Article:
Most folks don’t visit the Oregon Coast to swim in the ocean or learn how to surf.
Eleven and a half months out of the year the water is unbearably cold, and more often than not even the most intrepid beach-goer is forced to bundle up against the wind.
Despite (or perhaps because of?) this, the Oregon Coast is one of the most diverse and starkly beautiful places we’ve had the pleasure of experiencing.
Parts of the coast are covered in sandy beaches dotted with weathered logs, while just a mile away you might find jagged rocks and hidden tidepools.
We stayed a few days in Yachats, an adorably sleepy little coastal town that moves at a snail’s pace.
When not curled up reading, we spent our time scrambling along the rocky shoreline, burying our feet in “quicksand”, and searching the tide pools for starfish. Sadly we didn’t find any, but we did come across a brilliant colony of mussels!
Just south of Yachats on Highway 101 is the Cape Perpetua Scenic Area, a beautiful stretch of coastline combining quirky rock/water formations with rugged cliffs covered in viridescent vegetation.
One of the more popular fixtures in this area is called the Devil’s Churn; when the tide washes up through this narrow inlet, waves smashing against the back of the churn can throw spray several hundred (!!) feet into the air.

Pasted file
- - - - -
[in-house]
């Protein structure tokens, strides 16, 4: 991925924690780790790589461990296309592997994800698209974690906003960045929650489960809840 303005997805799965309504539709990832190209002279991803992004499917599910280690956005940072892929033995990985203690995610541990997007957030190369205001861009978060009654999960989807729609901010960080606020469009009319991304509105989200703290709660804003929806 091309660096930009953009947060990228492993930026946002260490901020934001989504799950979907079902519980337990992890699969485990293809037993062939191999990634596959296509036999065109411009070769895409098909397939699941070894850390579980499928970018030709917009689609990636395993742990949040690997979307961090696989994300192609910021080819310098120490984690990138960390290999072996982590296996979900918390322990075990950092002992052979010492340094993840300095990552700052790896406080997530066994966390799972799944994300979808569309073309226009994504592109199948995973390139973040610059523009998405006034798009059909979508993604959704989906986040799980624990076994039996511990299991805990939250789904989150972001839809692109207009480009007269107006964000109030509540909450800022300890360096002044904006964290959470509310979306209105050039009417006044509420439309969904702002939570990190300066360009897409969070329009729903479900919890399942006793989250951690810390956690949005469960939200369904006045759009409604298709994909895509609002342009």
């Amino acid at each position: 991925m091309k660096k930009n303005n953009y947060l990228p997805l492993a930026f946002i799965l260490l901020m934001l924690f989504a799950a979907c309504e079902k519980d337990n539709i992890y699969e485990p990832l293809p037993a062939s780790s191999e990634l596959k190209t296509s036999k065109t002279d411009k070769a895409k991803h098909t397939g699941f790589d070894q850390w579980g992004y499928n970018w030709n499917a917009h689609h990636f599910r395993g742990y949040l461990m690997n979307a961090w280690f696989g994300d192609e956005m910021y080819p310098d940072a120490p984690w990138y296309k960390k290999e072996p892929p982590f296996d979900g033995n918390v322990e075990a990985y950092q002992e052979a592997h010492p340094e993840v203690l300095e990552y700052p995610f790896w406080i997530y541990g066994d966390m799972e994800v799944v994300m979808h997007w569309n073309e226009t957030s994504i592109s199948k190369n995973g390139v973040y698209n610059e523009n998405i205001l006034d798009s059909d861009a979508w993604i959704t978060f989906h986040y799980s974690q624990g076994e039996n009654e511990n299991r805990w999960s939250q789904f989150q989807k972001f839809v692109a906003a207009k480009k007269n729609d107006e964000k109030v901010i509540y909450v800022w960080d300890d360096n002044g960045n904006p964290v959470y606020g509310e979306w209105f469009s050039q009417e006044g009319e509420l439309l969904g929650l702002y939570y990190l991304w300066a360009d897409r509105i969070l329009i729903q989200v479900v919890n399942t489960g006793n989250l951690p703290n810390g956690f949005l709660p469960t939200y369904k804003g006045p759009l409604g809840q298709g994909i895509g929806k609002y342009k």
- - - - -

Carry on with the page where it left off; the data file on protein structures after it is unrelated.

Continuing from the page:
We didn’t get to see the Devil’s Churn in its full glory, but the crashing waves were quite imposing from our perch just a few feet away.
The Spouting Horn was even more entertaining. Due to some magic interaction between the tides and an underwater cave with a small air vent, when the waves hit just right spray whooshes out of the rocks like some sort of inanimate whale’s spout… it’s pretty impressive.
Further down the coast is the Heceta Head Lighthouse, widely considered one of the most beautiful lighthouses on the Oregon Coast. We were too lazy decided not to hike up to the actual lighthouse, but there’s a vantage point across the cove that offers great views of the cape (as well as sea lions hanging on the rocks below!).
The Oregon Coast is cold and wet, but also green and uniquely beautiful. It’s definitely worth a visit!